Hendrick Motorsports’ recent run, Jimmie Johnson’s win has competitors on notice

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CONCORD, N.C. — Competitors saw this coming, yet there was nothing they could do to stop it.

After a lackluster summer that led some people to question how far Jimmie Johnson would advance in the Chase, Hendrick Motorsports has returned to prominence.

Johnson’s win Sunday at Charlotte Motor Speedway moves him into him into the Round of 8 and alters the feeling of this Chase.

“I think people would probably rate them as probably the favorite,’’ said car owner Joe Gibbs, whose teams have won a series-high 11 of 30 races this year.

Even as David Wilson celebrated Martin Truex Jr.’s win last weekend at Dover, the president and general manager of Toyota Racing Development, said he knew a challenge was coming from Johnson’s team.

“What struck me as much as winning the race (at Dover) was how good (Johnson) was,’’ Wilson said Sunday.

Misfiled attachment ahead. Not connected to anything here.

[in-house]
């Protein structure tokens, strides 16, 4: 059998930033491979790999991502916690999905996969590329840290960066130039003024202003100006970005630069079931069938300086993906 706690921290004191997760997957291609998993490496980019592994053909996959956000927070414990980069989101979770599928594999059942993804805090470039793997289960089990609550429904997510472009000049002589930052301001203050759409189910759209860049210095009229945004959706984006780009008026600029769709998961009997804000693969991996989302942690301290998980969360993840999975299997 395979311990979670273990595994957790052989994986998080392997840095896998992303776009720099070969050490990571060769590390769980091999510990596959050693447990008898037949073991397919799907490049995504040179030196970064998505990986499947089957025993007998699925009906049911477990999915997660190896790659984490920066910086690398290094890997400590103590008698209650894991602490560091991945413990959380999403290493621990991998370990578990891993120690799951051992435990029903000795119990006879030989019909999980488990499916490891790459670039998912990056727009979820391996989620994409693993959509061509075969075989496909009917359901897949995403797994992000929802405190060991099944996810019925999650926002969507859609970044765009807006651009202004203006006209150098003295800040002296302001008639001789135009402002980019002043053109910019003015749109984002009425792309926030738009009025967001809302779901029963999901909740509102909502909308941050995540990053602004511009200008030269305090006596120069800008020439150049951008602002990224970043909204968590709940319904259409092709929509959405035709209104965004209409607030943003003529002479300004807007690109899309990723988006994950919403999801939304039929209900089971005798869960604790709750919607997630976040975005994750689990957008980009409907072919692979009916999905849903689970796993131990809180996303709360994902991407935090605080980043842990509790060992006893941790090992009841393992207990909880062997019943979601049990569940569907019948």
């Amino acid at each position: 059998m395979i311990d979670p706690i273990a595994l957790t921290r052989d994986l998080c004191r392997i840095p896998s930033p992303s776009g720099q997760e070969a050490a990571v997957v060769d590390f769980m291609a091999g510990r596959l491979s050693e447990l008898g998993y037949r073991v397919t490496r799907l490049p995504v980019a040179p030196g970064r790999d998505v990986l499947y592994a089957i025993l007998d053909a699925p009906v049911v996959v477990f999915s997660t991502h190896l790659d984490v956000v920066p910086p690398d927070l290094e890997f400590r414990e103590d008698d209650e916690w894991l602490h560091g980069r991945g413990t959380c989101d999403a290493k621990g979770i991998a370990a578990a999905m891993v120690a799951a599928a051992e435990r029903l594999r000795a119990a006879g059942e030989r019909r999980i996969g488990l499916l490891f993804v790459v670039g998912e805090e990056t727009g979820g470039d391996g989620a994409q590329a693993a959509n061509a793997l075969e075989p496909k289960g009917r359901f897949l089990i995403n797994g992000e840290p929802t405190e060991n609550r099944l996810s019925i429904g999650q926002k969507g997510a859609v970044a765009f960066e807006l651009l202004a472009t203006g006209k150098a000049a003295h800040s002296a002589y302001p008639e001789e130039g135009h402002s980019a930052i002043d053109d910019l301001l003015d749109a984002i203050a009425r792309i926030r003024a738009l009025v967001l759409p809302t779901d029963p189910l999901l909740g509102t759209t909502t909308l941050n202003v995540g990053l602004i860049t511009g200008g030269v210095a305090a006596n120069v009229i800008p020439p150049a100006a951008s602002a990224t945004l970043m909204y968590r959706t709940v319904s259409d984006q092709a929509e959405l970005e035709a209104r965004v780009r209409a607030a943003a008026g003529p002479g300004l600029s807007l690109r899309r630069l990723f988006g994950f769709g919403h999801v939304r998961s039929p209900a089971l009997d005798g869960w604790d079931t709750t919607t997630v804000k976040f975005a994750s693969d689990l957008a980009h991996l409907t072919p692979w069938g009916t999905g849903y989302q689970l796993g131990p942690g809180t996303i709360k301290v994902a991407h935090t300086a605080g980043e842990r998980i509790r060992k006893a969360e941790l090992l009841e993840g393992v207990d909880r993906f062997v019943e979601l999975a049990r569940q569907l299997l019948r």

Johnson didn’t contend for the win at Dover because of a pit road penalty. A speeding penalty prevented him from racing for the win at Chicagoland Speedway to open the Chase last month. Johnson’s team had no issues Sunday, leading 155 of the 334 laps to score his first win since March.

Johnson and his team have been mistake-prone this summer because they’ve been pushing to try to catch up to the Toyotas. But with the cars better, Johnson and his team showed that they no longer have to operate within a razor-thin margin of error.

“The easiest way to describe it would be I don’t have to scare myself to put up a good lap time,’’ Johnson said of what’s changed with his car since this summer.

Earlier this season, Johnson couldn’t make the car comfortable. The result was a 14-race stretch where he did not lead more than five laps in any race.

Now, he can.

“To have the car as consistent and stable as it is has really allowed us to be competitive, work through traffic, work through changing track conditions, and then if I do need to go out there and scare myself and pull away from (Matt Kenseth) or pull away from (Denny Hamlin), I can do it and get rewarded for it,’’ Johnson said.